Monday, May 31, 2004
Review by Sombrero Grande
Saw Haiku Tunnel.
Overall I found Haiku Tunnel to be an overwhelmingly mediocre film. There are some scattered humorous moments, but for the most part it feels like the film was created by the “funny” guy at your office, the one who thinks he’s much funnier than he actually is and only occasionally comes up with something surprisingly humorous to say. In fact there’s a lot about Haiku Tunnel that reminds me about working in an office. For one, the whole thing is rather tedious and sometimes frustrating; the people you see aren’t particularly photogenic or interesting and you find yourself frequently glancing up at the clock, counting down until it’s over and you can go do something fun instead.
Want proof of how tedious this movie can be? The big climactic scene at the end shows the unappealing lead character slowly licking envelopes closed one by one as an elderly man gradually pushes a mail cart towards his desk. Wheee!
Want proof of how unappealing the lead character is? Remember the “funny” guy at the office I mentioned earlier? Picture him looking like--and Sombrero Grande is not trying to be mean here--Danny DeVito ate Weird Al Yankovic. Writer/director/star Josh Kornbluth looks like a funny monologue artist, or maybe a neurotic software engineer, but not a movie star. His eyes often bulge out while addressing the audience and I can’t really remember him blinking. Now, Sombrero Grande isn’t saying he demands every leading man must look like Orlando Bloom, but come on. There’s one scene in particular where Josh is illuminated from below by the green lights of a printer that I almost couldn’t watch because the way the light contorted his round face he looked like a scary version of the moon in A Trip to the Moon.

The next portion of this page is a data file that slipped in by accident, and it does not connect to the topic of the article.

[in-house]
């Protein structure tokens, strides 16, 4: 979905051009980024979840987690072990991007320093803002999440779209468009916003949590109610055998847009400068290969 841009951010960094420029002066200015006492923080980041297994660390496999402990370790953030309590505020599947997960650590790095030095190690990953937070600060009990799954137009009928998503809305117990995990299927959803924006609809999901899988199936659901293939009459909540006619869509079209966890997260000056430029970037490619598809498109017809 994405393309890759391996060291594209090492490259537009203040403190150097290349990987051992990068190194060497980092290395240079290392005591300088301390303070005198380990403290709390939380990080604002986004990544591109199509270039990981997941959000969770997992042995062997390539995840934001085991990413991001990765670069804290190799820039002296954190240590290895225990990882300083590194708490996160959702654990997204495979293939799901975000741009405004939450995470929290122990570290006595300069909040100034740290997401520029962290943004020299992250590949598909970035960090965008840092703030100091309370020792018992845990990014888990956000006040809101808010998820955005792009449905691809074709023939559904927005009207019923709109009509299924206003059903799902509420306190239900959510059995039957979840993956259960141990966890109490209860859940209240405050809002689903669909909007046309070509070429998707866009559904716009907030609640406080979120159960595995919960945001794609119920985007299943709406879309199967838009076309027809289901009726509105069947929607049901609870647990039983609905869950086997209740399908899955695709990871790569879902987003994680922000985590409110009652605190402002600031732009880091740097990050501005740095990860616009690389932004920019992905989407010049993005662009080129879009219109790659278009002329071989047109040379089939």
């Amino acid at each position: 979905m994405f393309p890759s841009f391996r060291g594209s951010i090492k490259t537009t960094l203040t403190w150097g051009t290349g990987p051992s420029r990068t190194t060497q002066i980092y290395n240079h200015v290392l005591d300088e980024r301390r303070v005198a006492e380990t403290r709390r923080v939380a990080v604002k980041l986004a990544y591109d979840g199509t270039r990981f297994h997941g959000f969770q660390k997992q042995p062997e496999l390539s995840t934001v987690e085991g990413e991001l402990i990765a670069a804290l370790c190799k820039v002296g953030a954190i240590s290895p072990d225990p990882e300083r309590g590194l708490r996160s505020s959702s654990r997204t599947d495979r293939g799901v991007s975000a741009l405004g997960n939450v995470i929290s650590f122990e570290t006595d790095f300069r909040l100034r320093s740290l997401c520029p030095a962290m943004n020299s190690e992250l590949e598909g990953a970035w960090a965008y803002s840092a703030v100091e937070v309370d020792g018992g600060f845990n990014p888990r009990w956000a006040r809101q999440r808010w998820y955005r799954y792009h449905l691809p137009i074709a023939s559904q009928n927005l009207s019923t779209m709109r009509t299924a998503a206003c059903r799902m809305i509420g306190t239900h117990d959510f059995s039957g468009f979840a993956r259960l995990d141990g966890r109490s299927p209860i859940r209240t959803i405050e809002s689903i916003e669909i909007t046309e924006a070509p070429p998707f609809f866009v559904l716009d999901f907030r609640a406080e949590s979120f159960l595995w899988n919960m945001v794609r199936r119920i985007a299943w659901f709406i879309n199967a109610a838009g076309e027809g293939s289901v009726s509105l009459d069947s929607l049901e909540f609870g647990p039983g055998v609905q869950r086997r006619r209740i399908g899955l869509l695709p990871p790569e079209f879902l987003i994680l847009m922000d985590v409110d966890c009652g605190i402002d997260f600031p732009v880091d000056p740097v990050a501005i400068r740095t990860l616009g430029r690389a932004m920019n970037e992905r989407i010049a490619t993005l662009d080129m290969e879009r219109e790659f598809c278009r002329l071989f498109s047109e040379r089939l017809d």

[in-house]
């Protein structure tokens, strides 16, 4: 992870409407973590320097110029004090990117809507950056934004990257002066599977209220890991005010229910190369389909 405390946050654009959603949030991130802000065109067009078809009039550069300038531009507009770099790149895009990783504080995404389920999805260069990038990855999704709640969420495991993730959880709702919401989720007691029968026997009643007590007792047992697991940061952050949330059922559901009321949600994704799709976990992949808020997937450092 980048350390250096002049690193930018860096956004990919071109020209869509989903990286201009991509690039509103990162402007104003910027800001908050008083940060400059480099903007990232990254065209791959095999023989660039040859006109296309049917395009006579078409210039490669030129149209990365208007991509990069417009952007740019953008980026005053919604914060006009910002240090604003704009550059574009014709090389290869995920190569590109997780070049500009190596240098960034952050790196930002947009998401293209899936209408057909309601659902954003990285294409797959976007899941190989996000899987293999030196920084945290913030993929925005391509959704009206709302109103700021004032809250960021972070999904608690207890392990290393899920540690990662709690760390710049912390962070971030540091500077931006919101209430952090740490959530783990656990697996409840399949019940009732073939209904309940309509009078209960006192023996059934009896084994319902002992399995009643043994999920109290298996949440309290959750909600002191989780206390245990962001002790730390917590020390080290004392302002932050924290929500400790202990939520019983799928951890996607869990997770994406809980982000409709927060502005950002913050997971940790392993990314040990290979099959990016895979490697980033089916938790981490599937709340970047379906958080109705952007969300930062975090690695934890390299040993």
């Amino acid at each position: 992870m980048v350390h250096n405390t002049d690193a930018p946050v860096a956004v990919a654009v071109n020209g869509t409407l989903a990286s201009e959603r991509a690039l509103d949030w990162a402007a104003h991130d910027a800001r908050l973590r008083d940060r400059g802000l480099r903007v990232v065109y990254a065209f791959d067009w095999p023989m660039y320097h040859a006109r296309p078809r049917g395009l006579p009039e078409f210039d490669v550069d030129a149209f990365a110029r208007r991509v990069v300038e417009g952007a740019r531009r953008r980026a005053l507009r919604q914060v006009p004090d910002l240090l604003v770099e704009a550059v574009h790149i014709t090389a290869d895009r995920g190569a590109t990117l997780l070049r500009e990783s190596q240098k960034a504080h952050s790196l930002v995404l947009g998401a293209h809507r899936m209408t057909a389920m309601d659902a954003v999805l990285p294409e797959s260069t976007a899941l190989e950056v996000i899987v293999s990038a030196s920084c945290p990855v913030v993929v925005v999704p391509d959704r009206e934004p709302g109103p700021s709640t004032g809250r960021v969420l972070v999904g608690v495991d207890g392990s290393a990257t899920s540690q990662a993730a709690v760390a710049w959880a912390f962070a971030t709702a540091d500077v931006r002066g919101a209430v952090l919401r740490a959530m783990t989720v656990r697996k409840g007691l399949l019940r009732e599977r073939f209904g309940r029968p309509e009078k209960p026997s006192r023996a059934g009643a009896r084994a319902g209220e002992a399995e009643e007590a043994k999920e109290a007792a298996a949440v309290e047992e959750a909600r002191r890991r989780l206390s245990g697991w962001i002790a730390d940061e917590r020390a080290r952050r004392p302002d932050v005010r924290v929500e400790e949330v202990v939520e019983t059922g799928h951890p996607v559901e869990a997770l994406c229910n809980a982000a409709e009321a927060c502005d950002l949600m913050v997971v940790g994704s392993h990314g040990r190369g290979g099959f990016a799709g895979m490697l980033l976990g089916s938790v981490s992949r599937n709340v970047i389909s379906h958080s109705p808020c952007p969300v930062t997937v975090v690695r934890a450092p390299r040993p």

The story follows Josh--playing himself even though at the start of the film he makes a purposefully lame attempt to assert that he’s playing a fictional “Josh”--an office temp who loves temping (or does he? Seriously, I’m not sure) who is offered a “perm” position his first day at a new office. Josh says he’s an extremely efficient temp, but as soon as he is brought onto the staff full-time, Josh looses all his steam and the only thing he does “full-time” is goof off and work on his novel. What I had a hard time swallowing was WHY he was offered a full-time position after he hadn’t even been working at the office for a full day yet. Yeah, he was very productive that first day, but this was supposed to be a commentary on real-life workplaces and this plot point did not seem very grounded in reality to me.
Other even more confusing-to-the-point-of-aggravating plot points are in store as we trudge farther into Haiku Tunnel. We know from the beginning of the film that Josh isn’t going to mail the 17 high-priority letters his boss keeps asking him to, but the story keeps insulting us with the lame reasons why he doesn’t. I began to feel a deep loathing for Josh when he, knowing that his job is on the line, decides to go on a date before simply licking the envelopes closed. Instead, he LEAVES THE ENVELOPES AT THE OFFICE SO HE CAN COME BACK LATER TO SEAL THEM! Oh please. Someone please punch this guy for me because I’m becoming too apathetic about this character to even do that.